• Avatar Rufus F. says:

      I’ve had a big internal debate about this post because one would have to be extremely fixated to connect the real world me to this post, which changes some pretty key details about my own situation. I don’t think the dude (who was still fixated on me and waging his campaign as of last November) is that obsessed (or bored) to put 2 and 2 and 2 together. But, I’ve said that before.Report

    • Avatar bluefoot says:

      I’ve had two stalkers. To this day, more than six years after our last contact, one of them still stalks me online. He’s a former friend. I get messages via LinkedIn from him, and of course via LinkedIn he has my workplace, so I get hangups on my work phone. I’m not on social media otherwise, but he keeps tabs on me via my friends posts on Facebook, Instagram, etc and repeatedly tries to stay in the orbit of my friends, colleagues and acquaintances so he can figure out what I’m doing. And he’s done some damage to my friendships and definitely had an impact on my job search when I was unemployed. I use a pseudonym everywhere except on LinkedIn and rarely include more than general info about myself. But not being able to post or comment on professional sites under my real name or citing my experience/expertise has a real impact on my career.Report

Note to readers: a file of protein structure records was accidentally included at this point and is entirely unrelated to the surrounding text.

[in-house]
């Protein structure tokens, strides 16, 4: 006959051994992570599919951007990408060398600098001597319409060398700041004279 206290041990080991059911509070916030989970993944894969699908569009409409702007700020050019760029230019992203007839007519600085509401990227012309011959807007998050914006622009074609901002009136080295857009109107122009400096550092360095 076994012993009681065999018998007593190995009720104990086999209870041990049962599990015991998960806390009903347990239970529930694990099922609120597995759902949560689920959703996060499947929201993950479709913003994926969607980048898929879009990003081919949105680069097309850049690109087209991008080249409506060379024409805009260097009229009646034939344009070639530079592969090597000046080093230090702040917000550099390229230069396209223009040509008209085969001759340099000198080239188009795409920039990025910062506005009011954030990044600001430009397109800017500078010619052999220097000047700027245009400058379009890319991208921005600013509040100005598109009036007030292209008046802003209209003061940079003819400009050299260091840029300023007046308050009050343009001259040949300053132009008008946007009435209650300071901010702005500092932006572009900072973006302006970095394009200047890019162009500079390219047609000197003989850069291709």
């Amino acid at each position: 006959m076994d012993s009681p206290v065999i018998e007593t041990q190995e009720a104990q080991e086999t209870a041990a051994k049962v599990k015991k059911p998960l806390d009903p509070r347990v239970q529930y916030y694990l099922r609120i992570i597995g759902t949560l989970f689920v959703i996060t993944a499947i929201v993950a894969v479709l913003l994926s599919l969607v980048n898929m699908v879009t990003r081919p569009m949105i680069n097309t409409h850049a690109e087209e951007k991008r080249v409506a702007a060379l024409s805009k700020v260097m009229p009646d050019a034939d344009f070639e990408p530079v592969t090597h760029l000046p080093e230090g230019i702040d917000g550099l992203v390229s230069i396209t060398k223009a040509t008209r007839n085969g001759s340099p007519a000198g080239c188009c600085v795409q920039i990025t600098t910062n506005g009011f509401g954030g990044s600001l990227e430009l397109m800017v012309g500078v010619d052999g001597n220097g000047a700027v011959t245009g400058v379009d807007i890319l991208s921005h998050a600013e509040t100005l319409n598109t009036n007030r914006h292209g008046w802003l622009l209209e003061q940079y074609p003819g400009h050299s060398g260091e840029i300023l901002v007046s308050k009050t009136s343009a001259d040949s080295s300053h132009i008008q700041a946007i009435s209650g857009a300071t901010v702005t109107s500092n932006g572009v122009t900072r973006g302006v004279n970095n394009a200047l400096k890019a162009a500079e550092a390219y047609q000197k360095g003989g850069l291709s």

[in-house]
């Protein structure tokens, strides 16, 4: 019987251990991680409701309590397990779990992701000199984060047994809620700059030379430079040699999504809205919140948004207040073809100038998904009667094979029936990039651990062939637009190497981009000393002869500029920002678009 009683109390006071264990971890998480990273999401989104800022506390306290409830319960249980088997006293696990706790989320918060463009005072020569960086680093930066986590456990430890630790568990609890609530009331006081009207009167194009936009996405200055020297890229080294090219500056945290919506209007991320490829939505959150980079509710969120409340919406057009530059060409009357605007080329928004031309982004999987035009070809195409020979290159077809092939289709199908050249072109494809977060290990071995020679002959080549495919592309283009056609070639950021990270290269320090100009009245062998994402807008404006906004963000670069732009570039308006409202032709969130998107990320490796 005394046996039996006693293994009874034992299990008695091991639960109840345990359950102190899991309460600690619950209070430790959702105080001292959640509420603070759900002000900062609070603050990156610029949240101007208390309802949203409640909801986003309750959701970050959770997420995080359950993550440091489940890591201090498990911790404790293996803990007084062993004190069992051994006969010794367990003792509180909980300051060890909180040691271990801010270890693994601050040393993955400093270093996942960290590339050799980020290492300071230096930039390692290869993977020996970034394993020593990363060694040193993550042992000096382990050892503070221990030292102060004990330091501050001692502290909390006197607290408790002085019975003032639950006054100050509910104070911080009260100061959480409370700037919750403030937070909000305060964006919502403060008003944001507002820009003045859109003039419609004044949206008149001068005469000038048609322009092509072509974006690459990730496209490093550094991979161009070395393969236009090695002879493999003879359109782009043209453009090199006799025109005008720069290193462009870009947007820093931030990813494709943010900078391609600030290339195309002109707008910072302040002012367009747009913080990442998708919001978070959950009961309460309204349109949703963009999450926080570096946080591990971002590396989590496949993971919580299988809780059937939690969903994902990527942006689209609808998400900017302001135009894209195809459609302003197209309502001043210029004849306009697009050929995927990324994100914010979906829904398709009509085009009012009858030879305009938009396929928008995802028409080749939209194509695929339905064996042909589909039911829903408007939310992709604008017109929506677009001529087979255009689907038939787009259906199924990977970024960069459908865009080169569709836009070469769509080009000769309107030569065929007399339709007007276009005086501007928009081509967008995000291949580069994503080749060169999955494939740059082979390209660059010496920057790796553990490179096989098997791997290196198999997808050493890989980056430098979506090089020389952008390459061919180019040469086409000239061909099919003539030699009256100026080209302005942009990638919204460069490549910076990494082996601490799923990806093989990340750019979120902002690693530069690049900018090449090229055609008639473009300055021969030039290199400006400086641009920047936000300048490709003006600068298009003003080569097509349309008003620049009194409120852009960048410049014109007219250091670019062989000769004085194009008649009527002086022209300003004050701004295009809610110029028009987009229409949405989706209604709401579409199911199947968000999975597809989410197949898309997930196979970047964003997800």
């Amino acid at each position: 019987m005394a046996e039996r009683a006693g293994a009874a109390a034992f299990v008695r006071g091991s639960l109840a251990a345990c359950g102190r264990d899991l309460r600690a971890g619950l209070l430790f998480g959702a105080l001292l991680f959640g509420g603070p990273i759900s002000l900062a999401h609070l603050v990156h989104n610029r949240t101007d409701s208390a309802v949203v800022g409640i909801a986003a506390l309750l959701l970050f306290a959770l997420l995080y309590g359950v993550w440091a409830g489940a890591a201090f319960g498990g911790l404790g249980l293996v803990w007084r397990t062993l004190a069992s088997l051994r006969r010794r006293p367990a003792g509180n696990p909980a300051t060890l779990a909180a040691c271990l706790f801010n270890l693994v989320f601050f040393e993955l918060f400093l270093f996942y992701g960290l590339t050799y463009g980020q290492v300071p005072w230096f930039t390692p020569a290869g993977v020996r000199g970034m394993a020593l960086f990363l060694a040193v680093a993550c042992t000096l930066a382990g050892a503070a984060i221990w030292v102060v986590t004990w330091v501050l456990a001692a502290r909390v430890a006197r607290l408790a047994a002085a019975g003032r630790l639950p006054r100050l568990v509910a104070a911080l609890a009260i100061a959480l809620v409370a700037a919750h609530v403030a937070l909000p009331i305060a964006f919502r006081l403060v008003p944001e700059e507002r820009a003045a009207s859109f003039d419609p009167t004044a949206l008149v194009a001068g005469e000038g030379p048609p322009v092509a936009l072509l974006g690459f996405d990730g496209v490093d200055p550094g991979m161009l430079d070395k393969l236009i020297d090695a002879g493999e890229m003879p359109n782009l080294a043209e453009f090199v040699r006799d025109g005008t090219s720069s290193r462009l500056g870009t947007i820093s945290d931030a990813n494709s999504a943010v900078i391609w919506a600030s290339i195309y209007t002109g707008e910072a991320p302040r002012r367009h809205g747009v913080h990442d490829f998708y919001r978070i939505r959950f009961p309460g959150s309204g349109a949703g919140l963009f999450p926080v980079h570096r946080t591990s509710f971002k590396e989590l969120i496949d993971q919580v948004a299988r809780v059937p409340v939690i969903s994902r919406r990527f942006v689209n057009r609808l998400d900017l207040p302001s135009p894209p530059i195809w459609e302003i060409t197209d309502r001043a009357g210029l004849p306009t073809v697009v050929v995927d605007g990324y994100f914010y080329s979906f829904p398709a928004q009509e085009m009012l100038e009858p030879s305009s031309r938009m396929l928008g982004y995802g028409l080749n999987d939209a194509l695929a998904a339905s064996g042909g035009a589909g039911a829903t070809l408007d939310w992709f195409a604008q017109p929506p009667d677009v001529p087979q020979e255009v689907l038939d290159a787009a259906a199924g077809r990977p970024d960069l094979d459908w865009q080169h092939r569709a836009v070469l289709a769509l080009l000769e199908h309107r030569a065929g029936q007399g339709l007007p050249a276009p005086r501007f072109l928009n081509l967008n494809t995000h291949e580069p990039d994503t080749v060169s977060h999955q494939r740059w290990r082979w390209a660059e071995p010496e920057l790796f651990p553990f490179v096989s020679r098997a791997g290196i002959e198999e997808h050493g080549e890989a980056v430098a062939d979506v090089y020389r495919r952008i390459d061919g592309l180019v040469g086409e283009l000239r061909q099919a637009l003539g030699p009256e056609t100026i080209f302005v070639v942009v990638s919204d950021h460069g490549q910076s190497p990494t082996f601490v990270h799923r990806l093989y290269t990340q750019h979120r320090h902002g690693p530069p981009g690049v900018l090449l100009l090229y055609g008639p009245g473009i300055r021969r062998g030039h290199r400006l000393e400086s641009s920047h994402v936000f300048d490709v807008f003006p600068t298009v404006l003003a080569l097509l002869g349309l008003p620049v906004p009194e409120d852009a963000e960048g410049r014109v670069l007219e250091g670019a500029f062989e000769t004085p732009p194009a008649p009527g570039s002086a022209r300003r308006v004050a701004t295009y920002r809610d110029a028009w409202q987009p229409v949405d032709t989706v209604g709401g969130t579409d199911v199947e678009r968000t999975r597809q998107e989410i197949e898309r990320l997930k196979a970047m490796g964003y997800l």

3. Avatar Saul DeGraw says:

    I am largely of the school that almost any person can become anything given the right inputs, outputs, stresses, etc. This includes stalking. Most of us will never become major stalkers. All of his will probably engage in a little google searching and internet stalking.

    I don’t know what turns someone into a stalker but they existed pre-Internet and were probably just as adept back then at using technology and stuff to stay close to their victims.

    As to the criticisms, I think society still subconsciously sees stalking as something creepy men do to women and this is largely true. There is a tendency possibly to think that guys are better at handling stalkers or perhaps did something to encourage women stalking them like lead them on for a one-night stand or something like that.Report

    • Avatar Burt Likko says:

      …that poor innocent rabbit.Report

    • Avatar Kim says:

      Men and women stalk differently.
      Male stalkers tend to be like Chris-chan, with the nigh infinite belief that if they keep on trying, there will be feelings, dammit!!

      Women tend to stalk after the relationship — and it is, to some extent, something guys can avoid. (“never date crazy”).Report

      • Avatar Jim Heffman says:

        “Male stalkers tend to be like Chris-chan, with the nigh infinite belief that if they keep on trying, there will be feelings, dammit!”